LEGO are doing their part to reduce plastic by switching to hemp LEGO bricks.
LEGO bricks are currently made of acrylonitrile butadiene styrene, or plastic resin. Over the past few years, we’ve heard more and more every day about the contribution of plastics to climate change, and the executives at LEGO are listening. The company says it will move to more environmentally-friendly and cost-effective hemp plastic. You can expect to be playing with hemp LEGO bricks by 2030.
Lego has built most of its sixty-year company history on plastic toys. However, the Danish toy manufacturer is making it clear that they’re not afraid to leave that history behind for a better future.
The company will spend millions on their transition to hemp. However, they are confident they will be able to completely transition the annually produced sixty million plastic bricks entirely to hemp.
Hemp Technologies Solving Plastics Problem
Hemp is an extremely versatile and robust material usable in the manufacture of everything from hemp LEGO bricks to clothing to houses. There are many companies already working on developing better hemp technology.
Developers of hemp plastics explain that hemp is actually a perfect material for developing modern plastics due to its extremely high cellulose content.
Not only are hemp plastics non-toxic and pesticide-free, they also completely biodegrade within six months, compared to the half-life of petroleum-based plastic (ten to 1000 years, depending on the type of plastic). Hemp plastics are also lighter and stronger than their traditional counterparts.
Companies are already taking advantage of the suitability of hemp to create sustainable plastics. Australian company Zeoform is responsible for several advancements in biodegradable hemp technology. Their products come from plant cellulose and water. Zeoform hemp plastics are largely used in construction, but they are looking to expand into other fields and more countries. They even created a biodegradable surfboard, available on their website.
Cannabis giant Canopy Growth has a page on their site reporting the development of hemp plastics. The company is optimistic that hemp plastics will soon be present in everything from laptops and smartphones to construction and civil engineering.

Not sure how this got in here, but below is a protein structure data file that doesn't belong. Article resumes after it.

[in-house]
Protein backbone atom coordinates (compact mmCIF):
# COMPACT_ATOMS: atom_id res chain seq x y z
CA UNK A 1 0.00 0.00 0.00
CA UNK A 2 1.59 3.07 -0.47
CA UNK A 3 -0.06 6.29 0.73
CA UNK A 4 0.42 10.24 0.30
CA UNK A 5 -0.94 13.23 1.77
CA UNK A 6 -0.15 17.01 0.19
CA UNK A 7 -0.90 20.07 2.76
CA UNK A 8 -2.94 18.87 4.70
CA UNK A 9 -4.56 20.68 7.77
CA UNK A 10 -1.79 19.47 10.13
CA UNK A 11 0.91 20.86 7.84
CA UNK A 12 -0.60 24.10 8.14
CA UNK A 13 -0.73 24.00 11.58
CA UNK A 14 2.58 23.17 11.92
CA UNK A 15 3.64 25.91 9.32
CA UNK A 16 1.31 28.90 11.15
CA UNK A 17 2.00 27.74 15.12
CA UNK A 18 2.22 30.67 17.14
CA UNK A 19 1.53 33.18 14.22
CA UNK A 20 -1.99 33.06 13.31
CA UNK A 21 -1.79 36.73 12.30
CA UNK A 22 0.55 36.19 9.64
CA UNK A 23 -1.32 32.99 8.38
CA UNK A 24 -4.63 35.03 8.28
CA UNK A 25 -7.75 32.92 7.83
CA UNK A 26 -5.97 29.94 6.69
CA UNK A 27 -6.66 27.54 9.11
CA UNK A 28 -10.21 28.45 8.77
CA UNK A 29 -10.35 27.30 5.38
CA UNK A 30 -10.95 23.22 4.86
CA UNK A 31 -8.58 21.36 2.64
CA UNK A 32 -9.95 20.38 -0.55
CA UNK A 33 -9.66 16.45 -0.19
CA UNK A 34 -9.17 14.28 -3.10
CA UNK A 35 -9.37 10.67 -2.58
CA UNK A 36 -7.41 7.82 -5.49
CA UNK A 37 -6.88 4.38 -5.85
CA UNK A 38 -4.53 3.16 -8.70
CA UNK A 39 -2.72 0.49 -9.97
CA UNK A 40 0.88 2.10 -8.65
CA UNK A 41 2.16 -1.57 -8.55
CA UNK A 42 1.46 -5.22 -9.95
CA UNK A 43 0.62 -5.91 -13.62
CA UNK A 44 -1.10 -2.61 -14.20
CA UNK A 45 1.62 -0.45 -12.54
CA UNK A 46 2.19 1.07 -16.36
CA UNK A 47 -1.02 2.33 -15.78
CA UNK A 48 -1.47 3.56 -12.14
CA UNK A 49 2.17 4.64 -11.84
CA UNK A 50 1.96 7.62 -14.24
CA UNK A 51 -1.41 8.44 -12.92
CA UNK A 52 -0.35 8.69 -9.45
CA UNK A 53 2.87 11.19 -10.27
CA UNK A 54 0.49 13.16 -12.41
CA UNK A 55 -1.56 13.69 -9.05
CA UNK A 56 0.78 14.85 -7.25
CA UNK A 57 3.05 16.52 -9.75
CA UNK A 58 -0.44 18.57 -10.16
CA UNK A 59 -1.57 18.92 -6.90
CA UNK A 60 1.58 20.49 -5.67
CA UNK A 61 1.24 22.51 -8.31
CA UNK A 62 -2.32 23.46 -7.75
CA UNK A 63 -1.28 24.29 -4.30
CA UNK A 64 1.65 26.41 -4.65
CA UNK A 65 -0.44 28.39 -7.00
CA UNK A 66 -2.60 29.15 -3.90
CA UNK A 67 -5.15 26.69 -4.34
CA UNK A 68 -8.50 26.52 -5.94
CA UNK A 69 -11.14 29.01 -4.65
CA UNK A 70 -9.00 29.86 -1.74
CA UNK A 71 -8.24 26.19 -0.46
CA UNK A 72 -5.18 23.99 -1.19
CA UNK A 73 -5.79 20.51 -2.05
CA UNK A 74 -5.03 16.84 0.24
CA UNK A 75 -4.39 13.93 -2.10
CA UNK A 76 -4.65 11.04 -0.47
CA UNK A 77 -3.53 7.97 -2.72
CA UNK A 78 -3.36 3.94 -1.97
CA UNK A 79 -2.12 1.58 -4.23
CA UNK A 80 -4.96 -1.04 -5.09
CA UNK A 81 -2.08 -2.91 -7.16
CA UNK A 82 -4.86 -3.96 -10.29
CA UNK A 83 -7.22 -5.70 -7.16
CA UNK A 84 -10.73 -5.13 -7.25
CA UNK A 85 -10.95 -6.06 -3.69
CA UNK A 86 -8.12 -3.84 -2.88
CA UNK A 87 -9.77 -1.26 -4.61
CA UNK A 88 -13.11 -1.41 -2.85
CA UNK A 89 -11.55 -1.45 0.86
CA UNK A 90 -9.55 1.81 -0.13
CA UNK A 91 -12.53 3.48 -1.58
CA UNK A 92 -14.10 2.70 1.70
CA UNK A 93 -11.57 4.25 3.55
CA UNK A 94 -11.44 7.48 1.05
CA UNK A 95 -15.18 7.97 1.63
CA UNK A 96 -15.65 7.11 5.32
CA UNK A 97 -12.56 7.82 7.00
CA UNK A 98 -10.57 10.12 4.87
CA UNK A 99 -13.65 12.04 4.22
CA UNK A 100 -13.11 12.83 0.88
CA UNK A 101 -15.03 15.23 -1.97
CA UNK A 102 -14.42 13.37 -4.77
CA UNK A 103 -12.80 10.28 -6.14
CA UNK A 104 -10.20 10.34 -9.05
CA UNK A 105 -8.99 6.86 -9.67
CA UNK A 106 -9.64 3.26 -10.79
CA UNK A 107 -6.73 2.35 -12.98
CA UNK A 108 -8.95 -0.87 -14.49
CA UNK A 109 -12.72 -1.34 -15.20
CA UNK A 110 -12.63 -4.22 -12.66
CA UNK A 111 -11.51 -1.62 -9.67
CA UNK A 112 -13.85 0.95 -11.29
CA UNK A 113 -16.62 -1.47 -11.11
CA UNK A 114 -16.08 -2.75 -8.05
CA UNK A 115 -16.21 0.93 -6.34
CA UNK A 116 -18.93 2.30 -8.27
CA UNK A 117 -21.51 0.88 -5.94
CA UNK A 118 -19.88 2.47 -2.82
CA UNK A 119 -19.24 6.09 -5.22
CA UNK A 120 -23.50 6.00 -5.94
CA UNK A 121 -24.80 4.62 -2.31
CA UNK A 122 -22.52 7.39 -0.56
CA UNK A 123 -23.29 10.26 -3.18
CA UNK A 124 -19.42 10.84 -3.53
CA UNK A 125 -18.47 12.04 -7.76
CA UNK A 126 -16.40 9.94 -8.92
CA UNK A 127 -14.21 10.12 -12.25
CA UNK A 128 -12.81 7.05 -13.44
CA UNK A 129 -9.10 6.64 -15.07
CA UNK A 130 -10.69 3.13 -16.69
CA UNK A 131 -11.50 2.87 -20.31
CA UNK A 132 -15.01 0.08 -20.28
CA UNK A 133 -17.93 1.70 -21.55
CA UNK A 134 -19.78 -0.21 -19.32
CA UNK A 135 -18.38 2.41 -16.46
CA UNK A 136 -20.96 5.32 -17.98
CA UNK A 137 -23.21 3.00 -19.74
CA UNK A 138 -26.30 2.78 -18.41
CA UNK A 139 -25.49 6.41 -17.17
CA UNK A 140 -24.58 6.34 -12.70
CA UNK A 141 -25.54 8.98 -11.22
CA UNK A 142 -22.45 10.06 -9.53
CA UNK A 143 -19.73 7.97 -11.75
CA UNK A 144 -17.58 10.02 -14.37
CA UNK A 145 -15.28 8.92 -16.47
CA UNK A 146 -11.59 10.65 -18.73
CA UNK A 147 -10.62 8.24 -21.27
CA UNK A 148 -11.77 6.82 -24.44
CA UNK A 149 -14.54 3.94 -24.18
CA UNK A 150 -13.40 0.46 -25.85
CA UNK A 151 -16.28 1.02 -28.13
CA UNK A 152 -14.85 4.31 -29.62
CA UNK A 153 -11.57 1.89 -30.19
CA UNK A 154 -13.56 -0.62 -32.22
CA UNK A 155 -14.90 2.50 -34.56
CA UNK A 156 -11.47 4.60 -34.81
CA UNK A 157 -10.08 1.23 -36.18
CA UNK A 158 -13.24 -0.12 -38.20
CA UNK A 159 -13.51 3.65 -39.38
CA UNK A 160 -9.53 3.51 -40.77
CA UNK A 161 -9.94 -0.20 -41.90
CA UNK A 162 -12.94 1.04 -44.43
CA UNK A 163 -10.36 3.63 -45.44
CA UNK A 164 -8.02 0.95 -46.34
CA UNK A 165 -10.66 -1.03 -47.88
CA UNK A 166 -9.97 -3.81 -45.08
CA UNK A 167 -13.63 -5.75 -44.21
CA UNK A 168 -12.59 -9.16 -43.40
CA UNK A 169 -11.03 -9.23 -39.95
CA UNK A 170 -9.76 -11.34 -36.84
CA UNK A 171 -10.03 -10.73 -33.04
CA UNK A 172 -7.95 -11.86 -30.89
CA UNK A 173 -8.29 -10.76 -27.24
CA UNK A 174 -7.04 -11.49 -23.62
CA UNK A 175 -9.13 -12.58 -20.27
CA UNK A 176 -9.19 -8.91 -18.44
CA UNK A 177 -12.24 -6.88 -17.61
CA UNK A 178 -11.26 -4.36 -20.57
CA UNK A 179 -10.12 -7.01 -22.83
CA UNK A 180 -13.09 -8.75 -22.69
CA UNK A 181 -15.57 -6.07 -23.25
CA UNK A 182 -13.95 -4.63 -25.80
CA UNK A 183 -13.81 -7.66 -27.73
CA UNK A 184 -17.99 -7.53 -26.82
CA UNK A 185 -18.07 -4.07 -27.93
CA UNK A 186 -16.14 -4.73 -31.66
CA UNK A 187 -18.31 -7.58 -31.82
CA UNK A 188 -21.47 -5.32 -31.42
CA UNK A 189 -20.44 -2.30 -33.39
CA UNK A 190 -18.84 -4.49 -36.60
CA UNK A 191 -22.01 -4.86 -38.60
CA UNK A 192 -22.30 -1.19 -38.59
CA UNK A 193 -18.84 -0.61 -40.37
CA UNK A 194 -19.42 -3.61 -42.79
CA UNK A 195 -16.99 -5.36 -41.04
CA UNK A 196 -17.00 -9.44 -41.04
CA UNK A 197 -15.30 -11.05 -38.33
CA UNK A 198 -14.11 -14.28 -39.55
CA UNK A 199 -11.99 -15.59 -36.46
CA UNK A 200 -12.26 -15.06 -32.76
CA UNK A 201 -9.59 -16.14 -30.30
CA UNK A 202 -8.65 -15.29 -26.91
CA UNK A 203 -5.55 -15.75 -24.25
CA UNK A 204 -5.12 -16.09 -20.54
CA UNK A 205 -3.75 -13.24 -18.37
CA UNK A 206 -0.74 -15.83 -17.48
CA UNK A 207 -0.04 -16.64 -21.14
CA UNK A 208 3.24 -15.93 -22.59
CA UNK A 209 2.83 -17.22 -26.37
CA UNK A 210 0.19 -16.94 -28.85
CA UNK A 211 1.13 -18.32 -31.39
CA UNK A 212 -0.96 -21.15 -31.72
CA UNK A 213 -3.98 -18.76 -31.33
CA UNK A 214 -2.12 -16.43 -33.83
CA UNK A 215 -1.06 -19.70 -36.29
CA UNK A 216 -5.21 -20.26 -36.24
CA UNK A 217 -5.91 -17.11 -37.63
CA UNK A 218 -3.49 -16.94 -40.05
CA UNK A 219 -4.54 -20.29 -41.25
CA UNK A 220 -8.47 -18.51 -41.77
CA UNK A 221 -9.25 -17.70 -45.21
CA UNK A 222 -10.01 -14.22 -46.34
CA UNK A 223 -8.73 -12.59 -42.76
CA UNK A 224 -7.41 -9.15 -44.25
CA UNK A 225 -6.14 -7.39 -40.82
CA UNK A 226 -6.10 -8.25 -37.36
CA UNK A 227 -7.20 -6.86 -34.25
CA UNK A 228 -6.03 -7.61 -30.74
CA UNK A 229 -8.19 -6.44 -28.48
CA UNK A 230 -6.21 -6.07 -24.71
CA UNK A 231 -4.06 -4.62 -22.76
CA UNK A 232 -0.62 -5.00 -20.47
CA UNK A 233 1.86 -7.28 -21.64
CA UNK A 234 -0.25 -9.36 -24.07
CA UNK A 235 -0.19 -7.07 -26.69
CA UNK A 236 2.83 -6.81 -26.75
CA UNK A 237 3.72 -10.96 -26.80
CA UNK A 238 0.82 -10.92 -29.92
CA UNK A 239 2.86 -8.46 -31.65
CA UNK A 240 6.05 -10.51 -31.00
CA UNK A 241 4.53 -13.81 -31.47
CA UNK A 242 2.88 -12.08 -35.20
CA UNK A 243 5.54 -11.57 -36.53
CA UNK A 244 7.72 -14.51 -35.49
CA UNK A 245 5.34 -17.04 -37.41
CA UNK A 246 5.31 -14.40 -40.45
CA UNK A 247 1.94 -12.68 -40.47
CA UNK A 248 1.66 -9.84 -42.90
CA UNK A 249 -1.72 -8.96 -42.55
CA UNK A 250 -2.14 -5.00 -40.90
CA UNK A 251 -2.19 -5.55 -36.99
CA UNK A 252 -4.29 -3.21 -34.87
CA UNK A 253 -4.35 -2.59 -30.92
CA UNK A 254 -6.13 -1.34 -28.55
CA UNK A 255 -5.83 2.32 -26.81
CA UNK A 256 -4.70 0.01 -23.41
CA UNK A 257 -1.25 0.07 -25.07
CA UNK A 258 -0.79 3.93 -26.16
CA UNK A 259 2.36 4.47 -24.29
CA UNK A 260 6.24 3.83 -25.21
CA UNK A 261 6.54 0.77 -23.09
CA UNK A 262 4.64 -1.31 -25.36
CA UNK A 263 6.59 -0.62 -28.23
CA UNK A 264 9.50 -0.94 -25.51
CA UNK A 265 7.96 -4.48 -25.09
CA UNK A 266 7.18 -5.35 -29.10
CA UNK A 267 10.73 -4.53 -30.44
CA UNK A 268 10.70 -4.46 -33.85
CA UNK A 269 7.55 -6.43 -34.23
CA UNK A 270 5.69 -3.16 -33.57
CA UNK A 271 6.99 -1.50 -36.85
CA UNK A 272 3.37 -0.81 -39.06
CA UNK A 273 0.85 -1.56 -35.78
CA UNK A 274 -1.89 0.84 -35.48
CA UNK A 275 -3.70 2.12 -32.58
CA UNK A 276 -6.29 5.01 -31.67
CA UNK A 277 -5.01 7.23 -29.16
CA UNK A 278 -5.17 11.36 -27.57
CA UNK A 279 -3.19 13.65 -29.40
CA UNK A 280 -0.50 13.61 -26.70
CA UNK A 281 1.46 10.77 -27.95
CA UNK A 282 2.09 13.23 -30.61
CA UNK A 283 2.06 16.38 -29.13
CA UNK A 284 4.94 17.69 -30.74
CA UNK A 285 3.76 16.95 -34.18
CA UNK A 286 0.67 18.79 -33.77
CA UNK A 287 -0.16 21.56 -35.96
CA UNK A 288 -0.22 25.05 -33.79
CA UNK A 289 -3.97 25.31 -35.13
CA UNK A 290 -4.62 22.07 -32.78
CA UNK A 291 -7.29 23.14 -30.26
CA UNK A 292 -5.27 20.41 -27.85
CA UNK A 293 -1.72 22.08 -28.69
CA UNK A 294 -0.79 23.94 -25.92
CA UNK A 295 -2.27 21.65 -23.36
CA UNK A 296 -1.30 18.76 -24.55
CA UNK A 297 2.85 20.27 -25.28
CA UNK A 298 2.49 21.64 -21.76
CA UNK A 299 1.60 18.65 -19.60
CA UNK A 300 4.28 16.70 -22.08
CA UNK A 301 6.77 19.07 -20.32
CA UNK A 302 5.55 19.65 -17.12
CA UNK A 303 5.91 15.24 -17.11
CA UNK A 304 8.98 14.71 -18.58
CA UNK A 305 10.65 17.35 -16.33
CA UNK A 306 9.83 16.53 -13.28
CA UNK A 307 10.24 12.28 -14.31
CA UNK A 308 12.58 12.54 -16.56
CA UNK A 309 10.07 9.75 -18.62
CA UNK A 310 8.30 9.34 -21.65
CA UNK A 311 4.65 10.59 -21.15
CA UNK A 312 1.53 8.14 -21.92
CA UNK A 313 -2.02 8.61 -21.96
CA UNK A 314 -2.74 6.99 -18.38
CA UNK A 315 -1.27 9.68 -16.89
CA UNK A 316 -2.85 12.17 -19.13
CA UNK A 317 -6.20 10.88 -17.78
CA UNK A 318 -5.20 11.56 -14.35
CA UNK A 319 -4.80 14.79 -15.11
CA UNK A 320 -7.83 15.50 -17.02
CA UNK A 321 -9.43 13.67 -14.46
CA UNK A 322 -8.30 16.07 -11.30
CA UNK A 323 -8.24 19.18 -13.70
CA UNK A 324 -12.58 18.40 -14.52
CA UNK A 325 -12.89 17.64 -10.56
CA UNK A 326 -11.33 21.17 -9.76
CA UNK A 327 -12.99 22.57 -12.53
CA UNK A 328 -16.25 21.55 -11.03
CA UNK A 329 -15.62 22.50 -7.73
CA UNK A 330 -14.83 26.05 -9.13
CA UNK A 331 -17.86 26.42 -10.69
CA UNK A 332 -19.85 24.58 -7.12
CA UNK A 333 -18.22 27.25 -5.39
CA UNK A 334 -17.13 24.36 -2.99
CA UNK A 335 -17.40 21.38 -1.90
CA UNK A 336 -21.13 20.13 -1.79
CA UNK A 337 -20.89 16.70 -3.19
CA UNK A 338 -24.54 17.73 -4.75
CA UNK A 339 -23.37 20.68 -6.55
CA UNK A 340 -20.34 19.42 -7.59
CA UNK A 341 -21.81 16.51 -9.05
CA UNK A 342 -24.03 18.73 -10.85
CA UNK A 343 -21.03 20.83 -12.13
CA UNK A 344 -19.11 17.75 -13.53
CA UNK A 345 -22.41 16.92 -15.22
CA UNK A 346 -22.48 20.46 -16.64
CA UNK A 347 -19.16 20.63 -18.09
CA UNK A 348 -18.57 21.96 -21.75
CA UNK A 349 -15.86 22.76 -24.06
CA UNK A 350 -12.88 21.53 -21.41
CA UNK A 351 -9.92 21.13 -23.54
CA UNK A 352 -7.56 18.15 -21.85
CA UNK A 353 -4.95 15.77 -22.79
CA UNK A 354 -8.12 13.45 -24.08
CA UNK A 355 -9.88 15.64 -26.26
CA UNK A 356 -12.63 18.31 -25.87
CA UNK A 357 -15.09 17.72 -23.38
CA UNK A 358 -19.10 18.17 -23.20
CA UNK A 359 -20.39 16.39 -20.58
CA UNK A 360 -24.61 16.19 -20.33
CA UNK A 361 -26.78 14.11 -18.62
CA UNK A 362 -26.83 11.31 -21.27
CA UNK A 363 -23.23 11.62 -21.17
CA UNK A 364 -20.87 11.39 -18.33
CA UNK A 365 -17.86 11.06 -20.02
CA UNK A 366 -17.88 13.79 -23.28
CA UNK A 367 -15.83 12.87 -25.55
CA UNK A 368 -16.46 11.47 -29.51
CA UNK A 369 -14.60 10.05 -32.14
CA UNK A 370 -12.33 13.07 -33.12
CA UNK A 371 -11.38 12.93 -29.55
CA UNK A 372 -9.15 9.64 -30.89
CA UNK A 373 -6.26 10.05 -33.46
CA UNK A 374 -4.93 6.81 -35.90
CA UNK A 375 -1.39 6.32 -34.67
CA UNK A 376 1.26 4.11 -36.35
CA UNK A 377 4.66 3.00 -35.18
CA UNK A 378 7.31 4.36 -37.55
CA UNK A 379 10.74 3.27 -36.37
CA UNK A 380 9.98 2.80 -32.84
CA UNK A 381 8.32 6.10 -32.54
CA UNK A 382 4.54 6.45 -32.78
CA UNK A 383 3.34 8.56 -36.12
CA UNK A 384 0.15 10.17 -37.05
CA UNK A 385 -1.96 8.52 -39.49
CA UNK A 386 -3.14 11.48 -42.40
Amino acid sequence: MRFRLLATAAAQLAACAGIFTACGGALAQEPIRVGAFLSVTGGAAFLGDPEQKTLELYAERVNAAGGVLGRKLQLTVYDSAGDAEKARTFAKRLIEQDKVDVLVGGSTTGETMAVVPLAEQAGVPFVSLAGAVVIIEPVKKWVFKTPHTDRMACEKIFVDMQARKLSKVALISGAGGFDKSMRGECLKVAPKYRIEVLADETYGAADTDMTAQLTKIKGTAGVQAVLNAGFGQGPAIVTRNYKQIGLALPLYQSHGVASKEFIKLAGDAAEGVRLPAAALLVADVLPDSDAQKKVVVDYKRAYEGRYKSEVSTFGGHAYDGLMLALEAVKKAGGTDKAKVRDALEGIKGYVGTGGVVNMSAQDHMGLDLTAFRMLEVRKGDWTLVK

The Cannabis Industry Needs to get on Board
One of the ironies of the cannabis industry is that, while it is sold as a new “green industry,” cannabis packaging is already significantly contributing to plastic pollution. The CEO of Puffin Farm, a Clean Green Certified cannabis producer near the Yakima River in Washington state, wrote to Bioplastics News about the issue. He says, “Cannabis packaging does have a huge plastic problem.”
Puffin Farm is trying to adopt some green packaging alternatives, like glass “doob tubes.” Unfortunately, many solutions like this are only available to high-end companies. Simple economics dictates that the vast majority of cannabis comes packaged in single-use plastic.
The answer seems obvious to Colorado-based startup, Sana Packaging. They are working to bring hemp plastic and reclaimed ocean plastic alternatives to the cannabis industry and beyond.
This is encouraging news, and the more companies like this that develop, the better. Unfortunately, for most cannabis companies, the problem is still the price point. Bioplastics still cannot make their products as cheap as traditional plastics. Although, the problem isn’t how expensive the materials are.
Co-founder of Sana Packaging explains, “(The cannabis industry) was growing so fast that the main thing people were concerned about with packaging was whether or not it was compliant with regulations. Those regulations were not centered around sustainability.”
Making Hemp Economically Competitive
American labor frequently drives up the price of bioplastics. Particularly for hemp plastics. However, uncertainty about regulations also makes companies shy away. This all changed with 2018’s Farm Bill, which federally legalized industrial hemp.
With federal regulations finally falling into place last year, the industrial hemp industry in the U.S. is still in its infancy. Regulators are still working out kinks in the system, such as marketing regulations and transportation between states. No doubt some companies are still holding off until the rollout of the Farm Bill is complete.
“Industrial hemp will likely go the route of most commodified crops,” says the CEO of c2renew. The company is another bioplastics company based in North Dakota. “As the market grows and builds, farmers will likely start to plant more acres and the market will start to go the route of commonly traded inputs.”
We hope that he is right. And, that the further growth and development of the infant hemp industry drives down the price. We need to make hemp plastics a viable alternative for everyone. Doing so would be an important step in reversing the effects of climate change and building a better future; perhaps one out of hemp Lego bricks.